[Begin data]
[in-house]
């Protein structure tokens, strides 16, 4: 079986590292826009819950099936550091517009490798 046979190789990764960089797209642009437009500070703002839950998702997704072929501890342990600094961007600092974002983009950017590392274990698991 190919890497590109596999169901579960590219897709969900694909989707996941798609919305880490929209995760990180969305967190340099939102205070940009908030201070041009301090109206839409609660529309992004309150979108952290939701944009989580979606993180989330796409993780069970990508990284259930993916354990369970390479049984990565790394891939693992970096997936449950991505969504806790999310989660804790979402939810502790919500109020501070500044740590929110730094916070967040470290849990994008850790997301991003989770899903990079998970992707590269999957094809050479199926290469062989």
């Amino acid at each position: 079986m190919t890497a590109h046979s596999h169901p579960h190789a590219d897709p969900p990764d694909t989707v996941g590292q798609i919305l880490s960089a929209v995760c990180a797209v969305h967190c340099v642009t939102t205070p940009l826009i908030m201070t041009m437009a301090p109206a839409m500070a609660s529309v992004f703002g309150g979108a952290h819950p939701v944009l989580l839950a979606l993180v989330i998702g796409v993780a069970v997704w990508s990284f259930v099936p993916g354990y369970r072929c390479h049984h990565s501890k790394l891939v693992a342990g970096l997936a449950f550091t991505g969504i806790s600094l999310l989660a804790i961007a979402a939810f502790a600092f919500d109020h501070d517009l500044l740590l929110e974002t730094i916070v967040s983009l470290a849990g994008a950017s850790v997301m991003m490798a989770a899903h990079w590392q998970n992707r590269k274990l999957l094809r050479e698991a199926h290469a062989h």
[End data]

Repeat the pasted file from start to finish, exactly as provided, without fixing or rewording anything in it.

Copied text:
[in-house]
């Protein structure tokens, strides 16, 4: 079986590292826009819950099936550091517009490798 046979190789990764960089797209642009437009500070703002839950998702997704072929501890342990600094961007600092974002983009950017590392274990698991 190919890497590109596999169901579960590219897709969900694909989707996941798609919305880490929209995760990180969305967190340099939102205070940009908030201070041009301090109206839409609660529309992004309150979108952290939701944009989580979606993180989330796409993780069970990508990284259930993916354990369970390479049984990565790394891939693992970096997936449950991505969504806790999310989660804790979402939810502790919500109020501070500044740590929110730094916070967040470290849990994008850790997301991003989770899903990079998970992707590269999957094809050479199926290469062989």
């Amino acid at each position: 079986m190919t890497a590109h046979s596999h169901p579960h190789a590219d897709p969900p990764d694909t989707v996941g590292q798609i919305l880490s960089a929209v995760c990180a797209v969305h967190c340099v642009t939102t205070p940009l826009i908030m201070t041009m437009a301090p109206a839409m500070a609660s529309v992004f703002g309150g979108a952290h819950p939701v944009l989580l839950a979606l993180v989330i998702g796409v993780a069970v997704w990508s990284f259930v099936p993916g354990y369970r072929c390479h049984h990565s501890k790394l891939v693992a342990g970096l997936a449950f550091t991505g969504i806790s600094l999310l989660a804790i961007a979402a939810f502790a600092f919500d109020h501070d517009l500044l740590l929110e974002t730094i916070v967040s983009l470290a849990g994008a950017s850790v997301m991003m490798a989770a899903h990079w590392q998970n992707r590269k274990l999957l094809r050479e698991a199926h290469a062989h």